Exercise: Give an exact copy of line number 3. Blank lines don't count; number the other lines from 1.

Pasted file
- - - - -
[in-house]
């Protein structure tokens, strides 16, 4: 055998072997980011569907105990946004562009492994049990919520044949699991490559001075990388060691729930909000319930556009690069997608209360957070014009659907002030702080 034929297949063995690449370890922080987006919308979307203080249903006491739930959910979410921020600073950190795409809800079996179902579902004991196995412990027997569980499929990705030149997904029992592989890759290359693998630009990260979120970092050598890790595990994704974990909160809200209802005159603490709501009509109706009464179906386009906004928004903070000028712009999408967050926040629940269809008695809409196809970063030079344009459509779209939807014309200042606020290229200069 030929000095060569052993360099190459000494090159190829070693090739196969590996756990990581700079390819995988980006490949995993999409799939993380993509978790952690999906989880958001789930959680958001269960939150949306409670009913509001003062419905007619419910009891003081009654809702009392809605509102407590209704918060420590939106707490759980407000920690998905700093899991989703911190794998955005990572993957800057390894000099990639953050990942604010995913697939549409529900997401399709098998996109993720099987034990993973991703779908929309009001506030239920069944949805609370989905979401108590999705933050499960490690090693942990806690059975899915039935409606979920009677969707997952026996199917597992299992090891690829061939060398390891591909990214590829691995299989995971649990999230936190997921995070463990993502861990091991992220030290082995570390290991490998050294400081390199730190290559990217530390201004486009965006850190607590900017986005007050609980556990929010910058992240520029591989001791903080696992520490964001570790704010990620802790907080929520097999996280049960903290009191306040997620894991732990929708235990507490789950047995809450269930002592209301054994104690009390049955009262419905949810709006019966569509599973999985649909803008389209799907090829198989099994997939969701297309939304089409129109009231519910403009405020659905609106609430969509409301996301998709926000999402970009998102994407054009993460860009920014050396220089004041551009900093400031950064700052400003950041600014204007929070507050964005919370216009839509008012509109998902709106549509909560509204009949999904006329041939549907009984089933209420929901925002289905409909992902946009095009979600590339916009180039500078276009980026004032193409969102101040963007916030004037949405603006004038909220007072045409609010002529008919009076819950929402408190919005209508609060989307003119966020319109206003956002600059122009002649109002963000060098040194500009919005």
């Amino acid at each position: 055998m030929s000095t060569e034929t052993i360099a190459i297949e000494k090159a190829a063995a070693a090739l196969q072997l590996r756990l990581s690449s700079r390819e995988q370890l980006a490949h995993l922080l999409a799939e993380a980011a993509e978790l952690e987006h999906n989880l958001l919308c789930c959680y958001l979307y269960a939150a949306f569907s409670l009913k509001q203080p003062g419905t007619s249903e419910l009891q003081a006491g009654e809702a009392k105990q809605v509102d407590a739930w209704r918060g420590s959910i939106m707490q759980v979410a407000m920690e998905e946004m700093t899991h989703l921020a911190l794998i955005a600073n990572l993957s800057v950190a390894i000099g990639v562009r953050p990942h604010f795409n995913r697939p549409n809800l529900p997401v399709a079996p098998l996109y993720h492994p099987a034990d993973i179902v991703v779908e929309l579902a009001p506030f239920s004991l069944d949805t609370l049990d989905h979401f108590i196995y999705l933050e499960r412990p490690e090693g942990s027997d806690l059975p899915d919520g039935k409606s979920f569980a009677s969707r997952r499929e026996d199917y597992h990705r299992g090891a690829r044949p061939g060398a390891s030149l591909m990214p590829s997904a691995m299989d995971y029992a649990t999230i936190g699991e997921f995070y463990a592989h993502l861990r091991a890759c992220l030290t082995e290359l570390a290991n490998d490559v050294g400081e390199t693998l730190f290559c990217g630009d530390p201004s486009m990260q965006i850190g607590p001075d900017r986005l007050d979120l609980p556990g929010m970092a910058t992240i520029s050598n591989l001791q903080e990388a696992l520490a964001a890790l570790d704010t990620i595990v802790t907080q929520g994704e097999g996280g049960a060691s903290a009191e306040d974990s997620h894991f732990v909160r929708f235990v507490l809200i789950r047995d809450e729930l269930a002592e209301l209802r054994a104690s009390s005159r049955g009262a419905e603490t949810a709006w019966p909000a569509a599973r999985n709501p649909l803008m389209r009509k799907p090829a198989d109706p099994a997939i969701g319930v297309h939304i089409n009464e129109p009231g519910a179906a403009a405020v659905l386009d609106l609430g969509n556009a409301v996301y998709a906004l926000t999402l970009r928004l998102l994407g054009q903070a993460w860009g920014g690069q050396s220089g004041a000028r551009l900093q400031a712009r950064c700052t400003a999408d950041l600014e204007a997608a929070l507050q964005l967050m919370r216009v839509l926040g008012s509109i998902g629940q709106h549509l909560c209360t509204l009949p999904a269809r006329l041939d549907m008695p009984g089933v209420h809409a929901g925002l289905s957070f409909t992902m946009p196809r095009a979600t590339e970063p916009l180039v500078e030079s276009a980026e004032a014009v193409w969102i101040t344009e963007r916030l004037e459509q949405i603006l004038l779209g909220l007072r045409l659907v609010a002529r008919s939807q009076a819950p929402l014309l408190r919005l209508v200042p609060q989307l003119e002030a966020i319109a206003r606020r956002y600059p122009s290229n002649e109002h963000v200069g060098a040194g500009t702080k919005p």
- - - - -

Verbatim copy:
């Amino acid at each position: 055998m030929s000095t060569e034929t052993i360099a190459i297949e000494k090159a190829a063995a070693a090739l196969q072997l590996r756990l990581s690449s700079r390819e995988q370890l980006a490949h995993l922080l999409a799939e993380a980011a993509e978790l952690e987006h999906n989880l958001l919308c789930c959680y958001l979307y269960a939150a949306f569907s409670l009913k509001q203080p003062g419905t007619s249903e419910l009891q003081a006491g009654e809702a009392k105990q809605v509102d407590a739930w209704r918060g420590s959910i939106m707490q759980v979410a407000m920690e998905e946004m700093t899991h989703l921020a911190l794998i955005a600073n990572l993957s800057v950190a390894i000099g990639v562009r953050p990942h604010f795409n995913r697939p549409n809800l529900p997401v399709a079996p098998l996109y993720h492994p099987a034990d993973i179902v991703v779908e929309l579902a009001p506030f239920s004991l069944d949805t609370l049990d989905h979401f108590i196995y999705l933050e499960r412990p490690e090693g942990s027997d806690l059975p899915d919520g039935k409606s979920f569980a009677s969707r997952r499929e026996d199917y597992h990705r299992g090891a690829r044949p061939g060398a390891s030149l591909m990214p590829s997904a691995m299989d995971y029992a649990t999230i936190g699991e997921f995070y463990a592989h993502l861990r091991a890759c992220l030290t082995e290359l570390a290991n490998d490559v050294g400081e390199t693998l730190f290559c990217g630009d530390p201004s486009m990260q965006i850190g607590p001075d900017r986005l007050d979120l609980p556990g929010m970092a910058t992240i520029s050598n591989l001791q903080e990388a696992l520490a964001a890790l570790d704010t990620i595990v802790t907080q929520g994704e097999g996280g049960a060691s903290a009191e306040d974990s997620h894991f732990v909160r929708f235990v507490l809200i789950r047995d809450e729930l269930a002592e209301l209802r054994a104690s009390s005159r049955g009262a419905e603490t949810a709006w019966p909000a569509a599973r999985n709501p649909l803008m389209r009509k799907p090829a198989d109706p099994a997939i969701g319930v297309h939304i089409n009464e129109p009231g519910a179906a403009a405020v659905l386009d609106l609430g969509n556009a409301v996301y998709a906004l926000t999402l970009r928004l998102l994407g054009q903070a993460w860009g920014g690069q050396s220089g004041a000028r551009l900093q400031a712009r950064c700052t400003a999408d950041l600014e204007a997608a929070l507050q964005l967050m919370r216009v839509l926040g008012s509109i998902g629940q709106h549509l909560c209360t509204l009949p999904a269809r006329l041939d549907m008695p009984g089933v209420h809409a929901g925002l289905s957070f409909t992902m946009p196809r095009a979600t590339e970063p916009l180039v500078e030079s276009a980026e004032a014009v193409w969102i101040t344009e963007r916030l004037e459509q949405i603006l004038l779209g909220l007072r045409l659907v609010a002529r008919s939807q009076a819950p929402l014309l408190r919005l209508v200042p609060q989307l003119e002030a966020i319109a206003r606020r956002y600059p122009s290229n002649e109002h963000v200069g060098a040194g500009t702080k919005p």